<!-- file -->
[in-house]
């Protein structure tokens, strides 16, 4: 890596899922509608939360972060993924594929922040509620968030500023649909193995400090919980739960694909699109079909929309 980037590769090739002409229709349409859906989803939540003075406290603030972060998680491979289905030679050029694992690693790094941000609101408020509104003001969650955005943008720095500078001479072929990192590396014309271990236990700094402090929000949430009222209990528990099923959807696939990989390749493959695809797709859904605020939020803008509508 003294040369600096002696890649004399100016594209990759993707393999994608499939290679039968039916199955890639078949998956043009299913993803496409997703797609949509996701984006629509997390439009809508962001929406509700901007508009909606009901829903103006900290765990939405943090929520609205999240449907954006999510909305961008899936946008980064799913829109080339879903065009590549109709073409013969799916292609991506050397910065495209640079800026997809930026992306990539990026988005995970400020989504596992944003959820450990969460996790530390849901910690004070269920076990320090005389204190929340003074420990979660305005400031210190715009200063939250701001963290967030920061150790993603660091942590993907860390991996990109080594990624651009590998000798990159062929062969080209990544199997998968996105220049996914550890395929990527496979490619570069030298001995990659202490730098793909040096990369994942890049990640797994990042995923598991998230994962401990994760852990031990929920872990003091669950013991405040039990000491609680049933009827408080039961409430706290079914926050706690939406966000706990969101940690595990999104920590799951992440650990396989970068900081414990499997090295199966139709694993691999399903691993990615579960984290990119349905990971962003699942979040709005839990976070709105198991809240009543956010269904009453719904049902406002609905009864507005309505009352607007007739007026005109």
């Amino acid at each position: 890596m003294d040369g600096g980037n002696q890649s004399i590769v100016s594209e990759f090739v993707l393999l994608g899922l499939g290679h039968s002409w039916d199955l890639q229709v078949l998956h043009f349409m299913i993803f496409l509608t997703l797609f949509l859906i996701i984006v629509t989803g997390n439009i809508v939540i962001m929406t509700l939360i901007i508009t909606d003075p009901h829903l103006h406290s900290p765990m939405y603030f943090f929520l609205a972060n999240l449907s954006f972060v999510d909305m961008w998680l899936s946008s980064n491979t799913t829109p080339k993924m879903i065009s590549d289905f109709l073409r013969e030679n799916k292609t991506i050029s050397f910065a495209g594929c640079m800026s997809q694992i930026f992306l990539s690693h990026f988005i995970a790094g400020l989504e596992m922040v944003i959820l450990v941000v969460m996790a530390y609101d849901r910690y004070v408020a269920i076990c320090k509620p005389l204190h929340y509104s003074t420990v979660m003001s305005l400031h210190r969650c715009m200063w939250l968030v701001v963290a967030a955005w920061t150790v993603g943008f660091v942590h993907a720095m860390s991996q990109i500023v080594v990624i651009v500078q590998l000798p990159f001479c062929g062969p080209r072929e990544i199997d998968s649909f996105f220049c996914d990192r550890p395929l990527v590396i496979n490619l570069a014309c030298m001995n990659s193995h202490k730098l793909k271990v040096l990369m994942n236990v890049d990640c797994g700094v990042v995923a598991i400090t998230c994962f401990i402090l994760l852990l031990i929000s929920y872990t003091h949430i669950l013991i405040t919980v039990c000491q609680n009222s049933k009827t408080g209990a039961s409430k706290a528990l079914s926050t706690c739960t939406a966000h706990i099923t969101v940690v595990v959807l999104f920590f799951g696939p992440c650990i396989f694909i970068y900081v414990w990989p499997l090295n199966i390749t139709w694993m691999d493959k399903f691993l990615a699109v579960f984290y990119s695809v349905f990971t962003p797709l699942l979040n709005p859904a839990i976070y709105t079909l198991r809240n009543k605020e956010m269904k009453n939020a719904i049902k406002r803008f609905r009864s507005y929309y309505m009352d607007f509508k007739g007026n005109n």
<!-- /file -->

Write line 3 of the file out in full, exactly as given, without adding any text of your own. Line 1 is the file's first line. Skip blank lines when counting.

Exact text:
């Amino acid at each position: 890596m003294d040369g600096g980037n002696q890649s004399i590769v100016s594209e990759f090739v993707l393999l994608g899922l499939g290679h039968s002409w039916d199955l890639q229709v078949l998956h043009f349409m299913i993803f496409l509608t997703l797609f949509l859906i996701i984006v629509t989803g997390n439009i809508v939540i962001m929406t509700l939360i901007i508009t909606d003075p009901h829903l103006h406290s900290p765990m939405y603030f943090f929520l609205a972060n999240l449907s954006f972060v999510d909305m961008w998680l899936s946008s980064n491979t799913t829109p080339k993924m879903i065009s590549d289905f109709l073409r013969e030679n799916k292609t991506i050029s050397f910065a495209g594929c640079m800026s997809q694992i930026f992306l990539s690693h990026f988005i995970a790094g400020l989504e596992m922040v944003i959820l450990v941000v969460m996790a530390y609101d849901r910690y004070v408020a269920i076990c320090k509620p005389l204190h929340y509104s003074t420990v979660m003001s305005l400031h210190r969650c715009m200063w939250l968030v701001v963290a967030a955005w920061t150790v993603g943008f660091v942590h993907a720095m860390s991996q990109i500023v080594v990624i651009v500078q590998l000798p990159f001479c062929g062969p080209r072929e990544i199997d998968s649909f996105f220049c996914d990192r550890p395929l990527v590396i496979n490619l570069a014309c030298m001995n990659s193995h202490k730098l793909k271990v040096l990369m994942n236990v890049d990640c797994g700094v990042v995923a598991i400090t998230c994962f401990i402090l994760l852990l031990i929000s929920y872990t003091h949430i669950l013991i405040t919980v039990c000491q609680n009222s049933k009827t408080g209990a039961s409430k706290a528990l079914s926050t706690c739960t939406a966000h706990i099923t969101v940690v595990v959807l999104f920590f799951g696939p992440c650990i396989f694909i970068y900081v414990w990989p499997l090295n199966i390749t139709w694993m691999d493959k399903f691993l990615a699109v579960f984290y990119s695809v349905f990971t962003p797709l699942l979040n709005p859904a839990i976070y709105t079909l198991r809240n009543k605020e956010m269904k009453n939020a719904i049902k406002r803008f609905r009864s507005y929309y309505m009352d607007f509508k007739g007026n005109n």